Re: BIBLE/ORIGINS: seeking feedback

Date: Wed Jan 29 2003 - 13:31:37 EST

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    Yes, indeed, the choice of the mustard plant is very appropriate as a
    parable for growth of the Kingdom. There are a large number of weedy
    species in the Mustard family, plants that have been associated with
    disturbed (human inhabited areas) going way back in time. Jesus' hearers
    would have appreciated his meaning very clearly.

    I am in total agreement that requiring Jesus' parables to be scientifically
    accurate is absurd. Obviously, he is co-Creator of the universe and
    omniscent; however, I get the impression that, as man on earth, he was not
    practically omniscent; the extent of his knowledge, even about his own
    purpose and mission, seems to have been directly dependent on his communion
    with the Father (through prayer). In this way, he demonstrates to us how
    we can know and be directed in God's will: remain in communion with the
    Father in prayer.

    Even if I am wrong about Jesus' Father-dependent omniscence while on earth
    and he was actually all-knowing at the time, I do not think it means that
    he was somehow lying to speak in parables that were not scientifically
    accurate. Any form of communication--whether Jesus' teaching and parables,
    president Bush's State of the Union address, this e-mail posting, or a
    scientific article--uses a mode of description and language that is meant
    to be understood and interpreted within that context and purpose only.

    With regard to the wheat seed dying, that is scientifically inaccurate. The
    seed contains a living embryo (a fairly well developed plant "fetus", if
    you will). It does not die in order to sprout. It is more accurate to say
    that it "hatches" like a chicken from an egg.

    I have a real problem with people who attempt to stretch the analogies made
    by Jesus in his parables by fleshing them out with more scientific detail.
    I was recently asked to give my expertise on soil types, nutrients, and
    plant growth in order to help understand and appreciate the parable of the
    sower. I politely declined.

    Douglas Hayworth

                        Schneider" To: <>, <>
                        <rjschn39@bellso cc:
              > Subject: Re: BIBLE/ORIGINS: seeking feedback
                        Sent by:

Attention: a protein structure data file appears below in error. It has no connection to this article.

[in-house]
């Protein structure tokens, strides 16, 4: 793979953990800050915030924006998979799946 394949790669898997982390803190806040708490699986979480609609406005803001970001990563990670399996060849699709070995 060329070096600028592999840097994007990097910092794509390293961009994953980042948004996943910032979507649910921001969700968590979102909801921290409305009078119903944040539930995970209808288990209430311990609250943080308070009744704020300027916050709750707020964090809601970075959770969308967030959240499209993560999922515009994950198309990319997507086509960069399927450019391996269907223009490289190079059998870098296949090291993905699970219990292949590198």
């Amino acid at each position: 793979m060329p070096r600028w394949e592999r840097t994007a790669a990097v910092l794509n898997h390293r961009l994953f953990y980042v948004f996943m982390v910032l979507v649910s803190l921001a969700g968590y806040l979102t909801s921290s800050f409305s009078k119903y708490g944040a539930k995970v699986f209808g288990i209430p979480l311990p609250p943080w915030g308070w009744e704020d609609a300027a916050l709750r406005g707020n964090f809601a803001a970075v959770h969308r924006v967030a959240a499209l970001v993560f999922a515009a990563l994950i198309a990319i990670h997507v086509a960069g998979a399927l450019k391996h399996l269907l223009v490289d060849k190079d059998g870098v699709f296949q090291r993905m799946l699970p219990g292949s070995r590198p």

01/28/03 05:03

    David writes:
    > However, I see the expectation of strict scientific or social fact in the
    details of parables as unreasonable.
    > Likewise, I do not think that the parable of the mustard seed tells us
    anything about whether Jesus held the common knowledge of His time on the
    subject of seeds. In fact, as far as scientific issues go, I suspect that
    He did not think about such things and thus cannot be said to accept nor
    reject common views on things like seed size, the age and shape of the
    earth, etc. At any rate, we are not told about His thoughts on such
    irrelevant topics.

    I agree. The meaning of the parable is what the focus should be on, not
    irrevelant question of whether Jesus gave attention to the science of
    Now in this parable the mustard seed is compared to the kingdom of God.
    has Jesus chosen the mustard seed?

        In his analysis of the parable J. D. Crossan quotes Pliny the Elder on
    the mustard plant: it grows wild and it will take over if you don't
    it. Even the garden variety, if not carefully controlled, will run ragged
    through the garden. I know that from the experience of clearing mustard
    (and thistle) plants out of my Kentucky field; they spring up, as Pliny
    said, rapidly, and will quickly take over a field. So, one could interpret
    Jesus' use of the mustard seed growing into a great bush to mean that the
    Kingdom of God is like that, a reign that takes over, is very hard to
    control, and goes where God wants it to go.

        Now in another context, John 12:24, Jesus says, "Unless a grain of
    falls into the earth and dies, it remains but a single grain; but if it
    it bears much fruit." Are we going to get scientific on Jesus for that? I
    hope not; he's using a short parable to speak of death as a means of
    life. The intent is theological and nothing more. Paul uses a similar
    analogy in 1 Cor. 15.

    Bob Schneider

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